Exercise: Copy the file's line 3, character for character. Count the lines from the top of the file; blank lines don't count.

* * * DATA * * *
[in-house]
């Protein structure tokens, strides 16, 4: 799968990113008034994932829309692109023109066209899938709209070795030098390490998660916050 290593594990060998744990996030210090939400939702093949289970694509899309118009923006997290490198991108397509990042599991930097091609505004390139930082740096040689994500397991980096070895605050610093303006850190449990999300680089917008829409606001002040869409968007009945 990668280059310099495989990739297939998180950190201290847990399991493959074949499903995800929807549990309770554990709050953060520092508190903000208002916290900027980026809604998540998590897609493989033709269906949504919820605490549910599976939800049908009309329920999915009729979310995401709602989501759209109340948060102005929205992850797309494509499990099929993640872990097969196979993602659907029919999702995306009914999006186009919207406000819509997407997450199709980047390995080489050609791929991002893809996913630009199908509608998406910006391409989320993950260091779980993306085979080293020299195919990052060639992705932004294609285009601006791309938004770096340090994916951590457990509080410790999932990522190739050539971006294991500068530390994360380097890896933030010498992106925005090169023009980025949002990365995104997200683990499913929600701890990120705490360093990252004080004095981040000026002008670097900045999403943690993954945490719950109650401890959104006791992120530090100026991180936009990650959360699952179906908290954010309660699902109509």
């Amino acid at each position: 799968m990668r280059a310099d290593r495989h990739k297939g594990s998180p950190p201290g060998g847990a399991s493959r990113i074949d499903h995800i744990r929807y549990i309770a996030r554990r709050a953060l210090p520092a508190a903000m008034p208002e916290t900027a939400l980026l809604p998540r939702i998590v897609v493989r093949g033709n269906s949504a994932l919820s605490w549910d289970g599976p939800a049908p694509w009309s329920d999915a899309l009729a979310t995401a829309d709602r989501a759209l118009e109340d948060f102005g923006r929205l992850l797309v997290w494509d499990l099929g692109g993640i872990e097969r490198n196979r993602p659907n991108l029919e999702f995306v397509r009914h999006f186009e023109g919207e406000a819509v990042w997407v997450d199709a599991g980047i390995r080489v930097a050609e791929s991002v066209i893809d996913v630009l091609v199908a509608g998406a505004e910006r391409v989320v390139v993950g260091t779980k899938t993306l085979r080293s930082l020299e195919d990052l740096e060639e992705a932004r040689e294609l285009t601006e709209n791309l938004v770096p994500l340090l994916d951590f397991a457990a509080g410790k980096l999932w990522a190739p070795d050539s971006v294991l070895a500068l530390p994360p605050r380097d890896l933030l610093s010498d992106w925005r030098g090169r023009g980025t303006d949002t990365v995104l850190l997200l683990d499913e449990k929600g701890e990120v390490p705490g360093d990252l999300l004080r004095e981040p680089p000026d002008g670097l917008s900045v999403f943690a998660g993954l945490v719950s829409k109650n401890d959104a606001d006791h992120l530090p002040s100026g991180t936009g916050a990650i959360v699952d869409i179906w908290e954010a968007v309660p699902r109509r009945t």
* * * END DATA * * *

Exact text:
């Amino acid at each position: 799968m990668r280059a310099d290593r495989h990739k297939g594990s998180p950190p201290g060998g847990a399991s493959r990113i074949d499903h995800i744990r929807y549990i309770a996030r554990r709050a953060l210090p520092a508190a903000m008034p208002e916290t900027a939400l980026l809604p998540r939702i998590v897609v493989r093949g033709n269906s949504a994932l919820s605490w549910d289970g599976p939800a049908p694509w009309s329920d999915a899309l009729a979310t995401a829309d709602r989501a759209l118009e109340d948060f102005g923006r929205l992850l797309v997290w494509d499990l099929g692109g993640i872990e097969r490198n196979r993602p659907n991108l029919e999702f995306v397509r009914h999006f186009e023109g919207e406000a819509v990042w997407v997450d199709a599991g980047i390995r080489v930097a050609e791929s991002v066209i893809d996913v630009l091609v199908a509608g998406a505004e910006r391409v989320v390139v993950g260091t779980k899938t993306l085979r080293s930082l020299e195919d990052l740096e060639e992705a932004r040689e294609l285009t601006e709209n791309l938004v770096p994500l340090l994916d951590f397991a457990a509080g410790k980096l999932w990522a190739p070795d050539s971006v294991l070895a500068l530390p994360p605050r380097d890896l933030l610093s010498d992106w925005r030098g090169r023009g980025t303006d949002t990365v995104l850190l997200l683990d499913e449990k929600g701890e990120v390490p705490g360093d990252l999300l004080r004095e981040p680089p000026d002008g670097l917008s900045v999403f943690a998660g993954l945490v719950s829409k109650n401890d959104a606001d006791h992120l530090p002040s100026g991180t936009g916050a990650i959360v699952d869409i179906w908290e954010a968007v309660p699902r109509r009945t």